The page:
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A New Gay Science, or, Rather, An Honorable In Memoriam of a Persecuted Homosexual Computer Scientist


Author(s): Scott Douglas Jacobsen

Publication (Outlet/Website): Medium (Personal)

Publication Date (yyyy/mm/dd): 2019/02/04

Homosexuals have been demonized, misunderstood, killed, maimed, brutalized, imprisoned, dropped off buildings and towers, burned, whipped, scorned in word and deed, kept from schools and jobs, been unable to marry those that they love, to build lives for themselves, to enjoy the same fundamental rights and freedoms of others, and to live freely and openly as their true dynamic selves to grow and live as others do throughout the world; people hated not for what crimes they may or may not do, but for who they are, homosexuals, and because of who they love, their same sex.

An important in memoriam is of the late Alan Turing who died prematurely and for criminally abusive reasons. He was a British Scientist during World War II and was known as among those rare individuals in particular fields only coming along once every generation or every other generation — akin to a Witten in physics, an Atwood in writing, or a Pryor in comedy.

In his own personal, private life, his sexual orientation was the love of other men; he was a homosexual, a gay man. The Second World War, many claim, ended due to Alan Turing cracking the infamous German Enigma codes. The Brighter Brains Institute is working for the development of a Richard Dawkins classroom.

But also, there is a focus on the development of an Alan Turing Science laboratory in Kanungu, Uganda at its new humanist school. This is a heartwarming and important development for a humanist community and for the general development of humanistic values for the next generations internationally, which, in reality and in true shorthand, is simply an affirmation of the human rights affirmed in international rights documents linked to the scientific method to develop proper understanding of that which we can affirm with our senses.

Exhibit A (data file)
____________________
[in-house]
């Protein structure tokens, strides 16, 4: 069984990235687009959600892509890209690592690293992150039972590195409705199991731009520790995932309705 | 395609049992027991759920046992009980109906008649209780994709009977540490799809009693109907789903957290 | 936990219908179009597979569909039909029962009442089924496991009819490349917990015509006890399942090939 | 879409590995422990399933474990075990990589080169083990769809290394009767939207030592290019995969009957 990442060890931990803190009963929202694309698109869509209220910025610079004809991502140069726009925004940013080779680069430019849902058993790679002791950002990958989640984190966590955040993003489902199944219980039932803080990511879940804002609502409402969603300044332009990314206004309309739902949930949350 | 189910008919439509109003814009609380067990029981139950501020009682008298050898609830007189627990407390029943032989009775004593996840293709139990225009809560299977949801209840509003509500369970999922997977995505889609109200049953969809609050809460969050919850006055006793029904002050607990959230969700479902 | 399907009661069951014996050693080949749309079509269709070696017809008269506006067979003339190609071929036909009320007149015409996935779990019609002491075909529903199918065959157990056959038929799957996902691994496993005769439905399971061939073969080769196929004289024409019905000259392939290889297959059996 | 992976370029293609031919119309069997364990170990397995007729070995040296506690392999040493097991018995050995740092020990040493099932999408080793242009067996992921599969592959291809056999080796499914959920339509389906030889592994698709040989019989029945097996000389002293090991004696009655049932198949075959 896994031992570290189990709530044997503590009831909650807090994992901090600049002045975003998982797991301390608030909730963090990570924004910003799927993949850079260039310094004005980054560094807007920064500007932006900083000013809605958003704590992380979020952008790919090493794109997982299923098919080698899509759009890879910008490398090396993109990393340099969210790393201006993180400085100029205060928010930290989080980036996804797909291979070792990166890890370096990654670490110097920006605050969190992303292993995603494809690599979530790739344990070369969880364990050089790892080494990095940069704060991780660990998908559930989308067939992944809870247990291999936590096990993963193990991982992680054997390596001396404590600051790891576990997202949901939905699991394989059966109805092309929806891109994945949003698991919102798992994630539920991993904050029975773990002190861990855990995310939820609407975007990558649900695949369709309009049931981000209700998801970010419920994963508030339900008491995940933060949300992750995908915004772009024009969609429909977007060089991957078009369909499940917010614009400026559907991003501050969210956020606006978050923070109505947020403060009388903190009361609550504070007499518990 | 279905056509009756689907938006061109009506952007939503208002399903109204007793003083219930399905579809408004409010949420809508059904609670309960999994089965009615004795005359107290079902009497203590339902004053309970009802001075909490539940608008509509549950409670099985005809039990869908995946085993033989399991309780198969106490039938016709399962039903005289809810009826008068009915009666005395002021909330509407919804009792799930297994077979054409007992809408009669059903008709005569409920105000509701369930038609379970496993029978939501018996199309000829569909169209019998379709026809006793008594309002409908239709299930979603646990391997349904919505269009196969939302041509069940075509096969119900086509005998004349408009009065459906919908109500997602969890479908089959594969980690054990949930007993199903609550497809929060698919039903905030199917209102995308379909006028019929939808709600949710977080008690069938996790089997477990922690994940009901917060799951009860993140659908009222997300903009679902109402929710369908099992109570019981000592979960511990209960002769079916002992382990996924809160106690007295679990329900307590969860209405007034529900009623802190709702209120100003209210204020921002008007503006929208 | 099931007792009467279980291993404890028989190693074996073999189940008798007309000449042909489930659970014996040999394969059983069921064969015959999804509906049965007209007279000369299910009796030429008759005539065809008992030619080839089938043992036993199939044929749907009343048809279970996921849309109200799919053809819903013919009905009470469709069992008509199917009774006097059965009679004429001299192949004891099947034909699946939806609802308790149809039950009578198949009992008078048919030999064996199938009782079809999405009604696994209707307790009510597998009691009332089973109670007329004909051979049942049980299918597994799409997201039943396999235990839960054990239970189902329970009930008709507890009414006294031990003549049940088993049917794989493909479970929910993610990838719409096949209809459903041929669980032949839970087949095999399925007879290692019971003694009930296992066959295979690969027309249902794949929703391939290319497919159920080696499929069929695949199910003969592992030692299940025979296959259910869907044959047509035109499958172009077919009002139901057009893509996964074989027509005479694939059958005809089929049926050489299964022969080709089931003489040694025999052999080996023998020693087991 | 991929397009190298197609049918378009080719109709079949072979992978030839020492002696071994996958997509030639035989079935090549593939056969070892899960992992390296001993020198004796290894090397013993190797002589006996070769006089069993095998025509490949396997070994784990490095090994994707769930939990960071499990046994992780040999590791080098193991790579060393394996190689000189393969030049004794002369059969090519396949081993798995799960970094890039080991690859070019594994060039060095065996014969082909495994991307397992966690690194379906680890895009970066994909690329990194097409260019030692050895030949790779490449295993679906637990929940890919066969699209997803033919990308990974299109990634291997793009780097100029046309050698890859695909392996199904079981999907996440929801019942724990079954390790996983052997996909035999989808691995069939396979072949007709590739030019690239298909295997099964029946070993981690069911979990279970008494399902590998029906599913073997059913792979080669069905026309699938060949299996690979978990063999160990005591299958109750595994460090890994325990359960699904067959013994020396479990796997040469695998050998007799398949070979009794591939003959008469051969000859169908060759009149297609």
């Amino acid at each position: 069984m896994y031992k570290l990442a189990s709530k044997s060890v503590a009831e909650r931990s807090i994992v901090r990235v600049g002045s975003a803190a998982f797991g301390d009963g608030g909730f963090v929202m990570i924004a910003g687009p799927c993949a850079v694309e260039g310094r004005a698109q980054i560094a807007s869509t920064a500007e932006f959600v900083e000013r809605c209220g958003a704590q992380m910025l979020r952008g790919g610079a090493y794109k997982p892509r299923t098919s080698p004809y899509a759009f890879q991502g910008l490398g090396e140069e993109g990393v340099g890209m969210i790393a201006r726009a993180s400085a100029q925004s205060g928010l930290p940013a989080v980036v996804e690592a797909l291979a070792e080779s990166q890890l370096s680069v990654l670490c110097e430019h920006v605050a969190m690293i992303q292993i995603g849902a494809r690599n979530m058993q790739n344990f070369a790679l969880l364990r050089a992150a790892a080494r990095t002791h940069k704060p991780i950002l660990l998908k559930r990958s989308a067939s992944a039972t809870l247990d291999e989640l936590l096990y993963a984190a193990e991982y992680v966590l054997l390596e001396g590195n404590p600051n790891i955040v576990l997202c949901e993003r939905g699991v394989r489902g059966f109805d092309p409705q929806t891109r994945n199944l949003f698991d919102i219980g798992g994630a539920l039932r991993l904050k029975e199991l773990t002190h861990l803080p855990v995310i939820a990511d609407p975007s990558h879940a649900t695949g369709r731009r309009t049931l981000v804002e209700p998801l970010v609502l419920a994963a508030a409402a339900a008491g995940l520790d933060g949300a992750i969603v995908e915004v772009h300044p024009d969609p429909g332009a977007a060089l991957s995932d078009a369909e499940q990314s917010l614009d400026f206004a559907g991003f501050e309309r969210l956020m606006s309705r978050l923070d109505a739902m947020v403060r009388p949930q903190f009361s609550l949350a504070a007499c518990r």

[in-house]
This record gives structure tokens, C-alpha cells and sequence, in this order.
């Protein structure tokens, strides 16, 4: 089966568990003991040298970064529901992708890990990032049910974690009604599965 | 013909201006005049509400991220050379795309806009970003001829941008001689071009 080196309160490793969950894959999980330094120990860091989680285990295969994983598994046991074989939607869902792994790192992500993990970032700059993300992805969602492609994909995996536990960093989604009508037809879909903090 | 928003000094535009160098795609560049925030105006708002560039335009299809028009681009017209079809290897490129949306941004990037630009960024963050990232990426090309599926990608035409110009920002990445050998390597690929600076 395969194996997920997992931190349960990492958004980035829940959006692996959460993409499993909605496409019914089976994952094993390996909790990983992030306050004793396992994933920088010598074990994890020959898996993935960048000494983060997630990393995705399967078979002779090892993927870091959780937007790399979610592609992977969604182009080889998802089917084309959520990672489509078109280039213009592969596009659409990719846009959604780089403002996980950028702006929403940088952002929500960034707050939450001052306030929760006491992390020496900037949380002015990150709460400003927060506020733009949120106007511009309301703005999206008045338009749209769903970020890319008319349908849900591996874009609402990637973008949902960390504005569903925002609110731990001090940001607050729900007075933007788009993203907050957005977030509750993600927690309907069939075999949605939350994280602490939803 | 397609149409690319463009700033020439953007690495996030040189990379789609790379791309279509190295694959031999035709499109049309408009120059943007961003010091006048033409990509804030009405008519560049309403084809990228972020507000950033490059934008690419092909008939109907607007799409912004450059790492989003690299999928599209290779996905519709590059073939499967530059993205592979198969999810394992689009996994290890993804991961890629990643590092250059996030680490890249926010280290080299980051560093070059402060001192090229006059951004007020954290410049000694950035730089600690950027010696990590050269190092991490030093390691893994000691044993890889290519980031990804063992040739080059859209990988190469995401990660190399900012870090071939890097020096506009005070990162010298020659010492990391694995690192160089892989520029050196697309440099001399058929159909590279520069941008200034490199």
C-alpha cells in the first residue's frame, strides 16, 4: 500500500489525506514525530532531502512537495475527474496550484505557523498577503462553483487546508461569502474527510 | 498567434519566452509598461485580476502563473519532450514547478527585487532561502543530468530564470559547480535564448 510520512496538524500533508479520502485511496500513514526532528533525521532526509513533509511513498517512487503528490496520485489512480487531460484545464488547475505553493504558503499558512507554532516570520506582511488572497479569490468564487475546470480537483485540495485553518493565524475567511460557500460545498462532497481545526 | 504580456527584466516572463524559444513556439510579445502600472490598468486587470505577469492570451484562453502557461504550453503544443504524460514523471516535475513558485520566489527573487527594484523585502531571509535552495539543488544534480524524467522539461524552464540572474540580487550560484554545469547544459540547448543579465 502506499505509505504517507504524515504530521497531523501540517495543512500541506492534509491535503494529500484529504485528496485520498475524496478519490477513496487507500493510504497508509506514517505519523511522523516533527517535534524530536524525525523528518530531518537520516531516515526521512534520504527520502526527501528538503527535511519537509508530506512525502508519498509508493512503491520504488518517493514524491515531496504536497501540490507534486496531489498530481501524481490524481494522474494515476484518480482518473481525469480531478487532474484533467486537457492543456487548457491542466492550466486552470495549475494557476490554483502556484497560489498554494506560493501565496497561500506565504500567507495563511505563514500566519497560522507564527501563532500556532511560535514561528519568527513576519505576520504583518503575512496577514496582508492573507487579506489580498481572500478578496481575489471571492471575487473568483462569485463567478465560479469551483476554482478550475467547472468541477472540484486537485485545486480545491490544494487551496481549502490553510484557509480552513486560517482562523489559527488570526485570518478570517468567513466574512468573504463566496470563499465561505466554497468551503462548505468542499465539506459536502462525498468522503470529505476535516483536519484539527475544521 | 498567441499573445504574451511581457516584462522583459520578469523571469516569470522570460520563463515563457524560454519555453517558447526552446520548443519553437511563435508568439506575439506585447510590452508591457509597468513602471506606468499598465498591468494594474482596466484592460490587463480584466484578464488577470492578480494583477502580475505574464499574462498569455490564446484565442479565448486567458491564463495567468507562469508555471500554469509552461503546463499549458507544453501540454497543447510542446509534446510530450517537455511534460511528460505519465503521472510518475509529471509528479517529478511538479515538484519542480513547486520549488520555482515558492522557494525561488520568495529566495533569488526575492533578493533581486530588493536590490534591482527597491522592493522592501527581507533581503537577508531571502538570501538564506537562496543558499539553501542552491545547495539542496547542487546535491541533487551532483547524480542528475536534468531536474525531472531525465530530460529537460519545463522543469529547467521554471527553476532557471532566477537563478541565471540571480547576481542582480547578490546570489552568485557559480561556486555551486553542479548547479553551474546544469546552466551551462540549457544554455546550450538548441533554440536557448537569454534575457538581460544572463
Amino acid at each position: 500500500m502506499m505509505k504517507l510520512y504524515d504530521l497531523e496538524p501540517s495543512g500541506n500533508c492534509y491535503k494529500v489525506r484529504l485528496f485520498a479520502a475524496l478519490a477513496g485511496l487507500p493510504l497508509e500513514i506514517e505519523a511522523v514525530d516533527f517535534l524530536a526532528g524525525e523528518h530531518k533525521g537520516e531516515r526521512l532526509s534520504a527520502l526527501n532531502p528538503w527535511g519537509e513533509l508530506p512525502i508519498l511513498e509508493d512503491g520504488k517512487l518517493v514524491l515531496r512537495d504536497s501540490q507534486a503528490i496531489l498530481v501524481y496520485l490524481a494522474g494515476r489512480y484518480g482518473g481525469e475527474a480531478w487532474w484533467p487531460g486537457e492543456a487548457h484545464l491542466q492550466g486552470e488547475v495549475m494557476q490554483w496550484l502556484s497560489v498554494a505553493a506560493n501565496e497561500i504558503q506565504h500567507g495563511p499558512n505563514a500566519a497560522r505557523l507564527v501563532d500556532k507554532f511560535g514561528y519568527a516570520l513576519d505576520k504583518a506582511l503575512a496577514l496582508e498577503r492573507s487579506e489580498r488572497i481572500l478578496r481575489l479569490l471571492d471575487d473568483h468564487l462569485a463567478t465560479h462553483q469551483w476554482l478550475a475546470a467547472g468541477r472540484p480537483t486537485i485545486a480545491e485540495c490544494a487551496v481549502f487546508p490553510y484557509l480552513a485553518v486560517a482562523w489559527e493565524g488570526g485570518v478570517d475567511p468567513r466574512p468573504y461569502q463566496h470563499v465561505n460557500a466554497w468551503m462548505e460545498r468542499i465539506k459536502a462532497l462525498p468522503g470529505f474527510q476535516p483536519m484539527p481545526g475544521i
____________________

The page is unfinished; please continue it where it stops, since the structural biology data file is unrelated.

The new laboratory will be $500. There is a funding page. One important note is the fact that the artificial intelligence and computer science community is growing in Uganda based on the basic metric of the greater need for it, not simply internationally, in universities including Makarere University in Kampala.

Turing, by many metrics, has been considered the father of the “theoretical computer science and artificial intelligence” revolutions. But on top of this, we can note that he was heavily discriminated against for his own nature, for his homosexuality. It was a formal crime in the United Kingdom. Turing, himself — always feels redundant, was convicted for “gross indecency.”

As with any stigma, we can see the ways in which the stigma and discrimination can lead to such immense self-hatred and self-esteem issues, even among the intellectually unprecedented in their field and formidable in intellect, as to make them want to kill themselves and, in fact, complete the act. As per the proper keeping of history, Turing was vindicated, in some sense, as a “historical pariah” of the LGBT community — or the LGBTQ2IA+ community (as it’s known where I live, in British Columbia). Approximately 4% of the population, a hero to a historically and presently demonized collective and, in particular, the second letter in the initialism.

The Freethinker report concluded, “He was granted a rare posthumous royal pardon by Queen Elizabeth in 2013 after a public campaign. Turing inspired the highly-acclaimed bio-pic The Imitation Game, released in 2014. If you would like to help fund the new laboratory, follow this link.”


In-Sight Publishing by Scott Douglas Jacobsen is licensed under a Creative Commons Attribution-NonCommercial-NoDerivatives 4.0 International License. Based on a work at


© Scott Douglas Jacobsen and In-Sight Publishing 2012-Present. Unauthorized use and/or duplication of this material without express and written permission from this site’s author and/or owner is strictly prohibited. Excerpts and links may be used, provided that full and clear credit is given to Scott Douglas Jacobsen and In-Sight Publishing with appropriate and specific direction to the original content. All interviewees and authors co-copyright their material and may disseminate for their independent purposes.

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